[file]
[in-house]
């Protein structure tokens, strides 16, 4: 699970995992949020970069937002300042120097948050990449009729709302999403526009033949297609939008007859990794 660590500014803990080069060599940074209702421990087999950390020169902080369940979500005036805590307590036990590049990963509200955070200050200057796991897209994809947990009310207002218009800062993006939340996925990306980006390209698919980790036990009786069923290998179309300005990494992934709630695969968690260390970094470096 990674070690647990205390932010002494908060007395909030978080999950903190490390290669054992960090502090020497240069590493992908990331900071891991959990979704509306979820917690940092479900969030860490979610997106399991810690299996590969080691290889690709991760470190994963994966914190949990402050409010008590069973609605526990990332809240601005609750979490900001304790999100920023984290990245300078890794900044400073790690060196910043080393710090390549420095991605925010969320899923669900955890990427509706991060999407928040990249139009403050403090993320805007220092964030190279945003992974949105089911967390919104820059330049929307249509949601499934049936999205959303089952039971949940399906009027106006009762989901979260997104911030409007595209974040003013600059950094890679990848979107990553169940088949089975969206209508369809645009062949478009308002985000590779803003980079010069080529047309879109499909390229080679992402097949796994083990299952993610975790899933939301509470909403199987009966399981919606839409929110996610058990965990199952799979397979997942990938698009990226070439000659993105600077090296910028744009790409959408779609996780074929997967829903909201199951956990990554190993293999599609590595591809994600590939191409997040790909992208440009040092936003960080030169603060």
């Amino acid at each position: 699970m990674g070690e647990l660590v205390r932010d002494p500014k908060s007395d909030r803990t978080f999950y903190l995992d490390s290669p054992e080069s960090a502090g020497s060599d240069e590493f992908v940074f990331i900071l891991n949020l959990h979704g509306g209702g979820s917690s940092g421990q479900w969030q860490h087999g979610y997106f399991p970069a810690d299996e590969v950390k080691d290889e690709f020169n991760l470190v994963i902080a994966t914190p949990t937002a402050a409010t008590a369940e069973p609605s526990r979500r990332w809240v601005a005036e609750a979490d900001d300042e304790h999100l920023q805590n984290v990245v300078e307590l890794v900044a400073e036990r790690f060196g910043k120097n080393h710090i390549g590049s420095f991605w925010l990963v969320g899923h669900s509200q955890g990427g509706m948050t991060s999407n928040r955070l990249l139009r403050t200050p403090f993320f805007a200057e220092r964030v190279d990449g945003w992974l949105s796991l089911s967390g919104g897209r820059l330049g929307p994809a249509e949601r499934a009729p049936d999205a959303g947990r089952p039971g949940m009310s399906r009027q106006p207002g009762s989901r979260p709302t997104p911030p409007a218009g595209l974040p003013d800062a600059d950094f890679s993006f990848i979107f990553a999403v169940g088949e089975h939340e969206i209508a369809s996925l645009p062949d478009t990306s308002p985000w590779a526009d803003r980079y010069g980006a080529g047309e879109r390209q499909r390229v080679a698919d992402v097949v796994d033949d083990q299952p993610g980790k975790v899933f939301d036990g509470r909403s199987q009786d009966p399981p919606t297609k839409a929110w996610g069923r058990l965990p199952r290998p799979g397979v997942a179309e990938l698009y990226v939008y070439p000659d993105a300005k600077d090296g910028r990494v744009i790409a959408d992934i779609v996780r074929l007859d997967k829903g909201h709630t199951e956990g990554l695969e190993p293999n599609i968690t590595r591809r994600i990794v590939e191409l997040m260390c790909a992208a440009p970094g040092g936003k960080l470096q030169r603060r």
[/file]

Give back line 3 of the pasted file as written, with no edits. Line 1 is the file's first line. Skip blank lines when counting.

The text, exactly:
């Amino acid at each position: 699970m990674g070690e647990l660590v205390r932010d002494p500014k908060s007395d909030r803990t978080f999950y903190l995992d490390s290669p054992e080069s960090a502090g020497s060599d240069e590493f992908v940074f990331i900071l891991n949020l959990h979704g509306g209702g979820s917690s940092g421990q479900w969030q860490h087999g979610y997106f399991p970069a810690d299996e590969v950390k080691d290889e690709f020169n991760l470190v994963i902080a994966t914190p949990t937002a402050a409010t008590a369940e069973p609605s526990r979500r990332w809240v601005a005036e609750a979490d900001d300042e304790h999100l920023q805590n984290v990245v300078e307590l890794v900044a400073e036990r790690f060196g910043k120097n080393h710090i390549g590049s420095f991605w925010l990963v969320g899923h669900s509200q955890g990427g509706m948050t991060s999407n928040r955070l990249l139009r403050t200050p403090f993320f805007a200057e220092r964030v190279d990449g945003w992974l949105s796991l089911s967390g919104g897209r820059l330049g929307p994809a249509e949601r499934a009729p049936d999205a959303g947990r089952p039971g949940m009310s399906r009027q106006p207002g009762s989901r979260p709302t997104p911030p409007a218009g595209l974040p003013d800062a600059d950094f890679s993006f990848i979107f990553a999403v169940g088949e089975h939340e969206i209508a369809s996925l645009p062949d478009t990306s308002p985000w590779a526009d803003r980079y010069g980006a080529g047309e879109r390209q499909r390229v080679a698919d992402v097949v796994d033949d083990q299952p993610g980790k975790v899933f939301d036990g509470r909403s199987q009786d009966p399981p919606t297609k839409a929110w996610g069923r058990l965990p199952r290998p799979g397979v997942a179309e990938l698009y990226v939008y070439p000659d993105a300005k600077d090296g910028r990494v744009i790409a959408d992934i779609v996780r074929l007859d997967k829903g909201h709630t199951e956990g990554l695969e190993p293999n599609i968690t590595r591809r994600i990794v590939e191409l997040m260390c790909a992208a440009p970094g040092g936003k960080l470096q030169r603060r």